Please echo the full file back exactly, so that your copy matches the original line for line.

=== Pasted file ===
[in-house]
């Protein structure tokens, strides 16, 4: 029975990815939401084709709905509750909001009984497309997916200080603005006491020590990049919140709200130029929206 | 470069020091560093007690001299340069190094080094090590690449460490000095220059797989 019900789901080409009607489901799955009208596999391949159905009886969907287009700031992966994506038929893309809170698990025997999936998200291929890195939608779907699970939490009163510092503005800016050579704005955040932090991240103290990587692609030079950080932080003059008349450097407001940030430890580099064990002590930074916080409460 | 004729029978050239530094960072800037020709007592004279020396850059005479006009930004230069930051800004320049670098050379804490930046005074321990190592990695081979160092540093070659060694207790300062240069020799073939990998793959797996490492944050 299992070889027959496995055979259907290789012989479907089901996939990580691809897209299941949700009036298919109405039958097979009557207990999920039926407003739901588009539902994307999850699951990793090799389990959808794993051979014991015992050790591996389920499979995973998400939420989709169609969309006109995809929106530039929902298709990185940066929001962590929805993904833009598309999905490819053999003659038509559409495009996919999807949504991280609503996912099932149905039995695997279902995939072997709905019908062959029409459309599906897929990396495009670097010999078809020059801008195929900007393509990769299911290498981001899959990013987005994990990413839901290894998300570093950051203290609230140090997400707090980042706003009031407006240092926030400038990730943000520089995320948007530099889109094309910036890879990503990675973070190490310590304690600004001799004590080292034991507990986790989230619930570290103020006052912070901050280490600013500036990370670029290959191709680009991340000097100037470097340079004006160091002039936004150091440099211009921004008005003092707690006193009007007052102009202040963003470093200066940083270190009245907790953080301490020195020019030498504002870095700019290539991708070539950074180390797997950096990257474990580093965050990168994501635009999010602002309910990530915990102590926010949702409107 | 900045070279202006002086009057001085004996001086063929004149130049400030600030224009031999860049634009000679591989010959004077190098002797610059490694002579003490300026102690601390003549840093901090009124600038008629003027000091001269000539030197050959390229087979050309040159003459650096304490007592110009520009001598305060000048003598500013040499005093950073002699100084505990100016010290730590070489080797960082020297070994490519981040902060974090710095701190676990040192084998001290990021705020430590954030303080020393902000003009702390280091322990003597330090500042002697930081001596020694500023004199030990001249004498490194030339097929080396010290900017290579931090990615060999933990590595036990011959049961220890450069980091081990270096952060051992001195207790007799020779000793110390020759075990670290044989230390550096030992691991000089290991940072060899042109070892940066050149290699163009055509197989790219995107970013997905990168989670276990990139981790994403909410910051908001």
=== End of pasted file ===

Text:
[in-house]
């Protein structure tokens, strides 16, 4: 029975990815939401084709709905509750909001009984497309997916200080603005006491020590990049919140709200130029929206 | 470069020091560093007690001299340069190094080094090590690449460490000095220059797989 019900789901080409009607489901799955009208596999391949159905009886969907287009700031992966994506038929893309809170698990025997999936998200291929890195939608779907699970939490009163510092503005800016050579704005955040932090991240103290990587692609030079950080932080003059008349450097407001940030430890580099064990002590930074916080409460 | 004729029978050239530094960072800037020709007592004279020396850059005479006009930004230069930051800004320049670098050379804490930046005074321990190592990695081979160092540093070659060694207790300062240069020799073939990998793959797996490492944050 299992070889027959496995055979259907290789012989479907089901996939990580691809897209299941949700009036298919109405039958097979009557207990999920039926407003739901588009539902994307999850699951990793090799389990959808794993051979014991015992050790591996389920499979995973998400939420989709169609969309006109995809929106530039929902298709990185940066929001962590929805993904833009598309999905490819053999003659038509559409495009996919999807949504991280609503996912099932149905039995695997279902995939072997709905019908062959029409459309599906897929990396495009670097010999078809020059801008195929900007393509990769299911290498981001899959990013987005994990990413839901290894998300570093950051203290609230140090997400707090980042706003009031407006240092926030400038990730943000520089995320948007530099889109094309910036890879990503990675973070190490310590304690600004001799004590080292034991507990986790989230619930570290103020006052912070901050280490600013500036990370670029290959191709680009991340000097100037470097340079004006160091002039936004150091440099211009921004008005003092707690006193009007007052102009202040963003470093200066940083270190009245907790953080301490020195020019030498504002870095700019290539991708070539950074180390797997950096990257474990580093965050990168994501635009999010602002309910990530915990102590926010949702409107 | 900045070279202006002086009057001085004996001086063929004149130049400030600030224009031999860049634009000679591989010959004077190098002797610059490694002579003490300026102690601390003549840093901090009124600038008629003027000091001269000539030197050959390229087979050309040159003459650096304490007592110009520009001598305060000048003598500013040499005093950073002699100084505990100016010290730590070489080797960082020297070994490519981040902060974090710095701190676990040192084998001290990021705020430590954030303080020393902000003009702390280091322990003597330090500042002697930081001596020694500023004199030990001249004498490194030339097929080396010290900017290579931090990615060999933990590595036990011959049961220890450069980091081990270096952060051992001195207790007799020779000793110390020759075990670290044989230390550096030992691991000089290991940072060899042109070892940066050149290699163009055509197989790219995107970013997905990168989670276990990139981790994403909410910051908001």